broker(redirected from brokering)
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When interviewing prospective brokers, you should look for one with a clean NASD record, great referrals, and stability in his or her business. In addition, he or she should not be transaction oriented but should instead be concerned about your values and goals and be willing to realize that the best trade may be no trade. In summary, you should look for a financial advisor rather than just a "broker."George Riles, First Vice President and Resident Manager, Merrill Lynch, Albany, GA
A broker acts as an agent or intermediary for a buyer and a seller. The buyer, seller, and broker may all be individuals, or one or more may be a business or other institution.
For example, a stockbroker works for a brokerage firm, and handles client orders to buy or sell stocks, bonds, commodities, and options in return for a commission or asset-based fee.
Stockbrokers must pass a uniform examination administered by the NASD and must register with the Securities and Exchange Commission (SEC).
A floor broker handles buy and sell orders on the floor of a securities or commodities exchange. A real estate broker represents the seller in a real estate transaction and receives a commission on the sale.
If as a real estate buyer you hire someone to represent your interests, that person is known as a buyer's agent. A mortgage or insurance broker acts as an intermediary in finding a mortgage or insurance policy for his or her client and also receives a commission.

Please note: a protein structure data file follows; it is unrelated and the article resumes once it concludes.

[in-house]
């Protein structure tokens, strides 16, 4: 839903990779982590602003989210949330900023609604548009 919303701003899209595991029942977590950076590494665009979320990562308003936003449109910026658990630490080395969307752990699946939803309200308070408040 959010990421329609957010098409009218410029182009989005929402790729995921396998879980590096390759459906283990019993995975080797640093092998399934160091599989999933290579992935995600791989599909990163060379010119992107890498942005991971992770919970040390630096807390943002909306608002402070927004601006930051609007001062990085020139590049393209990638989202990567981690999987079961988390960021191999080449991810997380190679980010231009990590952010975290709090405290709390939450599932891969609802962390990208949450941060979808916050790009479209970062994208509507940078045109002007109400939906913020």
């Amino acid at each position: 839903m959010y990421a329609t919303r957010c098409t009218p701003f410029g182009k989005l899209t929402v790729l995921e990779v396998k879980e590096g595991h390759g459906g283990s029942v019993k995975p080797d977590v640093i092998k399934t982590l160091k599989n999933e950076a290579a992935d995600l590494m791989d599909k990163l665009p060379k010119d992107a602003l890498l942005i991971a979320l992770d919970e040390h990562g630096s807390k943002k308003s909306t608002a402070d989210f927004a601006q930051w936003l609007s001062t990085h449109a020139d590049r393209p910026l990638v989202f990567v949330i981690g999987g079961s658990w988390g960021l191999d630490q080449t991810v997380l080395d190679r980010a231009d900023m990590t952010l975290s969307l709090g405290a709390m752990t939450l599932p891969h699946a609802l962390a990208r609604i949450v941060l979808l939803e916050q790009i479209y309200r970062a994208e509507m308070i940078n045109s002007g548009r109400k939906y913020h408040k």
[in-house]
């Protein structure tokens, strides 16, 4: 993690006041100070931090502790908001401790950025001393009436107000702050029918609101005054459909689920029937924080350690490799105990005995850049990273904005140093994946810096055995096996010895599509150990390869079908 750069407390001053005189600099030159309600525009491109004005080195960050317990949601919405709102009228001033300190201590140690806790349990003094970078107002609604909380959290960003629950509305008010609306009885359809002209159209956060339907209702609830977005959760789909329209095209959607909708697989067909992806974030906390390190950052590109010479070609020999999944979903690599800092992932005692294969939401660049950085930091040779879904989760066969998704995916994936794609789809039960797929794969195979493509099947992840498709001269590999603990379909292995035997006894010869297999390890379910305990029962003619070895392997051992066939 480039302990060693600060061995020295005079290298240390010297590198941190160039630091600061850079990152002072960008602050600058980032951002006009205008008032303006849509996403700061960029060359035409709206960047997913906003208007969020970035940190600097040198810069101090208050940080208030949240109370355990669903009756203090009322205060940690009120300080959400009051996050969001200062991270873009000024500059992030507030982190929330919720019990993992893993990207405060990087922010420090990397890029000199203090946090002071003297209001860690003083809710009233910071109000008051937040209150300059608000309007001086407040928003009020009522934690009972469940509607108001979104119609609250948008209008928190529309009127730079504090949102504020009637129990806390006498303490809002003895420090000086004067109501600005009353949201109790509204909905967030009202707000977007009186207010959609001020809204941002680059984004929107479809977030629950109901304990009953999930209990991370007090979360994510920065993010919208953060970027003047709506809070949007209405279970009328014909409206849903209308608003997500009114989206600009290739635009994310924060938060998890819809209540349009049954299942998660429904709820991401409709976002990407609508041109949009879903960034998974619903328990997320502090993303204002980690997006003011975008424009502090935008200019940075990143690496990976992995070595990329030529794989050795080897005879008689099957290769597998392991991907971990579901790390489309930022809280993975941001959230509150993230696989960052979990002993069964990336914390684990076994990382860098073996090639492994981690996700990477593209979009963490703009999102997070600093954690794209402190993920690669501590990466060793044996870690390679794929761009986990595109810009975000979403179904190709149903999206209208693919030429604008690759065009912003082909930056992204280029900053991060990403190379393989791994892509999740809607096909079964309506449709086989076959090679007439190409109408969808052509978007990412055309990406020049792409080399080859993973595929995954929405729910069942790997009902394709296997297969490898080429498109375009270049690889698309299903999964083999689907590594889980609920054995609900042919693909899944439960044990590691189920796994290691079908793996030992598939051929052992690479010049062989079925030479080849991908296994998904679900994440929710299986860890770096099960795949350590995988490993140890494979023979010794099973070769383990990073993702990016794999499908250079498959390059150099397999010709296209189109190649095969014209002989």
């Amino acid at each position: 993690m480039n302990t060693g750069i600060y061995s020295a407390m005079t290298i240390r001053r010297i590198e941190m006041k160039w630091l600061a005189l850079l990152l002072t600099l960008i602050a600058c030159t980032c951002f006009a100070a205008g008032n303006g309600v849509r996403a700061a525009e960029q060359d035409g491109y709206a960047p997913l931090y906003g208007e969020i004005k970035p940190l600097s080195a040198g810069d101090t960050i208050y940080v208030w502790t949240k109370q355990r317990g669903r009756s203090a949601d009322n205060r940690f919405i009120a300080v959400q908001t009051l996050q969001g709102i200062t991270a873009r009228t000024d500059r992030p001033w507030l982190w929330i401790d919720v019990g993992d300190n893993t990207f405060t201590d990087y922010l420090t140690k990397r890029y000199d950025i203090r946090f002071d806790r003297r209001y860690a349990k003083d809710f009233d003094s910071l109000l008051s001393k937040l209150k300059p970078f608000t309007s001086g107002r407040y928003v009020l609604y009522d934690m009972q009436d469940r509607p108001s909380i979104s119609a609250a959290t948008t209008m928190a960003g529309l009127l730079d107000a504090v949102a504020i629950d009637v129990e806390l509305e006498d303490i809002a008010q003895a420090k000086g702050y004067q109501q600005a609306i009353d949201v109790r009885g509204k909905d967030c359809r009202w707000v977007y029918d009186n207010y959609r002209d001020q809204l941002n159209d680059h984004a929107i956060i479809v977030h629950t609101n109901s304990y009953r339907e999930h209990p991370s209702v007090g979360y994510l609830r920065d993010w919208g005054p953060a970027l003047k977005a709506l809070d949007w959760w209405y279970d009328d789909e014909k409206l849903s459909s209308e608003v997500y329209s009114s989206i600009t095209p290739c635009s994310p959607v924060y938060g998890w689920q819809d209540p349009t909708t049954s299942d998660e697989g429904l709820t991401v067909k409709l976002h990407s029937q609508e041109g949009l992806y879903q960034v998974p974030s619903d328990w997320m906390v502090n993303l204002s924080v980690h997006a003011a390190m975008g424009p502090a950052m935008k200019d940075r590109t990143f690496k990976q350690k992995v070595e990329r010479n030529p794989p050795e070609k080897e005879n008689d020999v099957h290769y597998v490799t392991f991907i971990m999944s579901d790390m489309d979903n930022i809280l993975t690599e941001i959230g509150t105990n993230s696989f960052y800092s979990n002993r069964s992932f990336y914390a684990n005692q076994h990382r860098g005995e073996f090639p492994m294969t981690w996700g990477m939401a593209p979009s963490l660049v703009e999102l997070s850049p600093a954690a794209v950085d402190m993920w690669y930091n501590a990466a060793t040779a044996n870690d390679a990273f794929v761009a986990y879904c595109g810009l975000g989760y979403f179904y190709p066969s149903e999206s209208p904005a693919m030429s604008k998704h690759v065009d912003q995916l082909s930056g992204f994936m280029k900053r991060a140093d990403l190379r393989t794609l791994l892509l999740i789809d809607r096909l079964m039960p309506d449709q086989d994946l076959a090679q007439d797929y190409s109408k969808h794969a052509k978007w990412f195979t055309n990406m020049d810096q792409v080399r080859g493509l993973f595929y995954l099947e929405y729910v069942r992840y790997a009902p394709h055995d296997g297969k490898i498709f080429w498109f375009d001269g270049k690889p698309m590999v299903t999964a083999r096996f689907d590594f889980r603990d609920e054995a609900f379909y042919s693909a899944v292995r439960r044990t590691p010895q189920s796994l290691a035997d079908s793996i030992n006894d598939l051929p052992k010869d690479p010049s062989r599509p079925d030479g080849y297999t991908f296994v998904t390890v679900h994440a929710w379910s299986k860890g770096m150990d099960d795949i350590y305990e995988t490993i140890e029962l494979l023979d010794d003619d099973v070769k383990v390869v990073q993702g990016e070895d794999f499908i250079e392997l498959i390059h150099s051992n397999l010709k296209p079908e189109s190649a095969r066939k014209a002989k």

brokera business such as a stockbroker, insurance broker, commodity broker, which acts as a market intermediary in bringing together buyers and sellers of a financial asset, financial service or commodity See AGENT, TRADER/DEALER, STOCK MARKET, COMMODITY MARKET, INSURANCE.
An agent employed to make bargains and contracts for compensation. In the real estate industry, a broker does not make contracts and bind his or her principal but,instead,acts as an intermediary between buyers and sellers.
• The broker-in-charge or qualifying broker in an office is responsible for setting office poli- cies, supervising agents in the execution of their legal responsibilities, and complying with all regulatory requirements. All contracts with consumers are with the broker, who is the only one legally permitted to enter into such relationships. The broker may then delegate some responsibilities to agents or other licensed salespersons, but does not thereby relieve himself or herself of liability.
• Brokers have fiduciary responsibilities to their principals, called clients. They must exercise honesty, integrity, care, and skill in carrying out their duties. All other persons, called customers, are owed the duty of honesty.
• The broker must submit all written offers to the principal as soon as received and may not hold any offer while waiting for a more attractive one.
• All earnest monies coming into the possession of the broker must be deposited into an escrow account as soon as possible according to the instructions of the offer, but it may hold a check, undeposited, in a file if the offer states the check may not be deposited until the offer is accepted.
• All client monies, such as from property management activities, must be maintained in an escrow account and cannot be comingled with the broker's other funds.